instore - May 2018 - 72
Getting the most out of labeling
by Ryan Atkinson
he benefits of automated or semi-automated labeling can be comprehensive for
a central kitchen, commissary or intermediate wholesale bakery, but a labeling system
CTM Labeling Systems, based in Salem,
Ohio, says companies often spend serious
investment only to end up with a labeling
system that fails to live up to expectations.
Two major reasons typically result in this
dissatisfaction: either the company has not
communicated the uniqueness of its needs
so the labeling systems provider can engineer an effective solution, or perhaps the
provider has provided an out-of-the-box
system that doesn't adequately solve the
Getting off on the right food means being
on the same page, CTM says. That is accomplished by building a Label Machine
Site Survey, a comprehensive questionnaire that lays out a product's specifications and requirements.
"These systems have tight deadlines that
can cost the user a great deal of money.
The cost for error gets dicey, fast."
JERRY WADE, CTM
Labeling systems can provide big benefits. Photo: CTM Labeling Systems
"The LMS survey can prove to be a great
sales tool for the distributor," says Ed
Schneider, director of sales and marketing
for CTM. "They may be the first distributor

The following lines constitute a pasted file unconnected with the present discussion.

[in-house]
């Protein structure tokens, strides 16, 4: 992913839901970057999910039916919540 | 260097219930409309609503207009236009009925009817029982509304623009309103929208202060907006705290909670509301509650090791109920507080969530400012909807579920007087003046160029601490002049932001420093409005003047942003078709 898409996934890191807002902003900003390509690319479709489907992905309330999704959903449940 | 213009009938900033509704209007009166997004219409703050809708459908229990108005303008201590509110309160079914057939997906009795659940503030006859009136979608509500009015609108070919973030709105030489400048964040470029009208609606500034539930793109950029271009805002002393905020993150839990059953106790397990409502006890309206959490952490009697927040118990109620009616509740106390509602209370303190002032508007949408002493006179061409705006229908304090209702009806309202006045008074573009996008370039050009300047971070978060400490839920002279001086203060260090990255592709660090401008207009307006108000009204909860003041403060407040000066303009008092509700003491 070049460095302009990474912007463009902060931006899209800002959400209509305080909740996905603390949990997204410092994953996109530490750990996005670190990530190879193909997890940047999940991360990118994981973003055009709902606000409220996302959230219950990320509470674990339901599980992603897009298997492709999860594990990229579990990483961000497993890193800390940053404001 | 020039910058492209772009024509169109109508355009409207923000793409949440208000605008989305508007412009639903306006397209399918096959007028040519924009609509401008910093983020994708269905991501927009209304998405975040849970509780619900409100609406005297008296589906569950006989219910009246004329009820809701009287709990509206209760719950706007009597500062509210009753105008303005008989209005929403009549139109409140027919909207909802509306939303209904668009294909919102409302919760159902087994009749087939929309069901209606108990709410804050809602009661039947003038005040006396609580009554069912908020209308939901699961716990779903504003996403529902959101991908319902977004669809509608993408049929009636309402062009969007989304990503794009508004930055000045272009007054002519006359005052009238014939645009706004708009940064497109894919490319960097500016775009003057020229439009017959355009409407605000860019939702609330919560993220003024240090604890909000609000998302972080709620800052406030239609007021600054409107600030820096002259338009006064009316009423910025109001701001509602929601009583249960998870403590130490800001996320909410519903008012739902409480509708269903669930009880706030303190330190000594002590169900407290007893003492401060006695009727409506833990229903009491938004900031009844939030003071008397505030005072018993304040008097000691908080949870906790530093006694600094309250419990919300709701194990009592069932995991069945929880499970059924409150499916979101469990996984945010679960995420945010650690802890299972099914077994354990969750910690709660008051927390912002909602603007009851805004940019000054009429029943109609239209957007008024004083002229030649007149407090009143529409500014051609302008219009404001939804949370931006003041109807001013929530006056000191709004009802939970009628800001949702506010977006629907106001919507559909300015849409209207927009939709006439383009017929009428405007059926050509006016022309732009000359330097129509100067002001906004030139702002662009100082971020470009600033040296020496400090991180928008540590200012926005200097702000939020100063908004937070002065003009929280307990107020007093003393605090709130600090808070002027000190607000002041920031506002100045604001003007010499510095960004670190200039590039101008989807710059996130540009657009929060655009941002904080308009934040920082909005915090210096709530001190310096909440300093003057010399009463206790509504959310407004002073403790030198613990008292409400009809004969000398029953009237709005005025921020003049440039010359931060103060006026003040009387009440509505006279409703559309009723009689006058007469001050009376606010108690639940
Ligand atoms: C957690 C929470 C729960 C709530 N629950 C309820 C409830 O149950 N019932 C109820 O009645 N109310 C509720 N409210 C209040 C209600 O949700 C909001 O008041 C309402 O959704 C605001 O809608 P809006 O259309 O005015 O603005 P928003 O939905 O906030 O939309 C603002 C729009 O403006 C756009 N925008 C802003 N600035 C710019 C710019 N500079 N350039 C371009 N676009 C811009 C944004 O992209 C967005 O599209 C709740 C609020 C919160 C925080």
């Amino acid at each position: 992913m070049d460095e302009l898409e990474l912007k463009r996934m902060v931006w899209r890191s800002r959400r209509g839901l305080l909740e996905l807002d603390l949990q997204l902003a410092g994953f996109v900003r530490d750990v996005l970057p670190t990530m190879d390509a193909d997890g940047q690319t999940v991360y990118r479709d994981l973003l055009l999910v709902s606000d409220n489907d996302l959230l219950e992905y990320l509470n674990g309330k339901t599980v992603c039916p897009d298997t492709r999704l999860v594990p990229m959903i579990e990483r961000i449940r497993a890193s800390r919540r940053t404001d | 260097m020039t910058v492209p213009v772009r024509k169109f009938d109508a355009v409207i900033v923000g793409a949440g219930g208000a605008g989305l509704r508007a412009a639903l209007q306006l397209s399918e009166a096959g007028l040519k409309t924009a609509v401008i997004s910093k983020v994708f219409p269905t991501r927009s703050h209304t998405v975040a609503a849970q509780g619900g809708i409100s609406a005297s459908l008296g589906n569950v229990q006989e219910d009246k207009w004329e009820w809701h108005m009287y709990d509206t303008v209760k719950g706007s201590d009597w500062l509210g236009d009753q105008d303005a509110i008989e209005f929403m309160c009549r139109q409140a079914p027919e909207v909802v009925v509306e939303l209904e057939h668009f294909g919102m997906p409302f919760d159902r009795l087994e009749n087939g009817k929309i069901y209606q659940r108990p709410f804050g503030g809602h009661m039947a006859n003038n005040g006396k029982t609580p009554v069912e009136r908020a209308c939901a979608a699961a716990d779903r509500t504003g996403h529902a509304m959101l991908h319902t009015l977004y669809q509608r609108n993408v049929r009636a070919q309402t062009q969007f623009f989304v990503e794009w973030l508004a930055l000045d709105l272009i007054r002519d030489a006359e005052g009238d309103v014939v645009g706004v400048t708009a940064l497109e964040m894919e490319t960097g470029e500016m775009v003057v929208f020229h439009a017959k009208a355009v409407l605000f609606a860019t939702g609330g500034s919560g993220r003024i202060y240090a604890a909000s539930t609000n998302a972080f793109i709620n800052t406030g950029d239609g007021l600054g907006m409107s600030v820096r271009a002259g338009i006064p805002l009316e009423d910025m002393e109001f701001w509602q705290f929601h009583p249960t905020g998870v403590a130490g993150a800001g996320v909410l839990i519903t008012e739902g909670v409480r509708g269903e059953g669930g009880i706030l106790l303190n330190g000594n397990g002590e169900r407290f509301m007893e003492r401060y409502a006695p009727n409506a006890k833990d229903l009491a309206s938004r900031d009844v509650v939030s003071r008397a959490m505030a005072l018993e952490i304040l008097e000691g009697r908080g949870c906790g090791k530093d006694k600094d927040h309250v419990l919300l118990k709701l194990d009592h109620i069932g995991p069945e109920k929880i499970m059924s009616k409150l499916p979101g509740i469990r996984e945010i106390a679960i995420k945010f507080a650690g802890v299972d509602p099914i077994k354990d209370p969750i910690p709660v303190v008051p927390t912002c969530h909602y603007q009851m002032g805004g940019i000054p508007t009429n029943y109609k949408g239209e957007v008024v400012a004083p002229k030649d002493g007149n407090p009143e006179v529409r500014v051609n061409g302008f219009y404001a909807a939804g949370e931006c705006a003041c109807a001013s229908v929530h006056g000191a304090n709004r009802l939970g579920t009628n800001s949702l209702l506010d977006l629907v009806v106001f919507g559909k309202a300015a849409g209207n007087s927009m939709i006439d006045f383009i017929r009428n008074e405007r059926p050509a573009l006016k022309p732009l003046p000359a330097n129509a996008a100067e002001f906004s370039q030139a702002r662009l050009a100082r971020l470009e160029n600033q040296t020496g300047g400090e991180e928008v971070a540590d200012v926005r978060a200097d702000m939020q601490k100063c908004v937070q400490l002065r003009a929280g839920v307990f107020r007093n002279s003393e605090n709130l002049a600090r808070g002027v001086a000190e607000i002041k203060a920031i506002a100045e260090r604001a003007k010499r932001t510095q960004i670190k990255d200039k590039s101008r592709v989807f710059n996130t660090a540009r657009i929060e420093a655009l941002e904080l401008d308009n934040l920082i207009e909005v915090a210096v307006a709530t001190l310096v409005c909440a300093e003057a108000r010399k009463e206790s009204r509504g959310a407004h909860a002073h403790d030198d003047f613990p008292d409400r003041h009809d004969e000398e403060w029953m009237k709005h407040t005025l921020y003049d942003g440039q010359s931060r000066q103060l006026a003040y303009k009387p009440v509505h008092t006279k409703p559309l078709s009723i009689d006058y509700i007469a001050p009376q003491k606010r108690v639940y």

to actually bother to be cognizant of critical
details addressed in that customer's application. End users tend to appreciate this attention to detail."
Of course, that attention to detail goes much
further if everything is as accurate as possible. An incorrect custom part thanks to a
hasty site survey can result in the customer
incurring shipping costs, lost investment on
72 * MAY 2018 * commissary INSIDER
a customized part and a critical labeling operation at a standstill.
"The big expense can be the downtime," says
Jerry Wade, Midwest regional sales manager
for CTM. "These systems have tight deadlines that can cost the user a great deal of
money. The cost for error gets dicey, fast."
On that same page, omissions can be huge
mistakes. CTM notes that one company did
not take into account the heating and cooling of its bottled relish when applying labels.
The change in temperature caused the shape
of the bottle and the label to significantly
change. The mistake was caught early, but
it could have caused the company to pay an
extra $8,000 to $10,000.
The importance of samples
Without an accurate physical sample of a
product that needs to be labeled, any attempt to retrofit a design to accommodate
the labeling of that product is, at best, an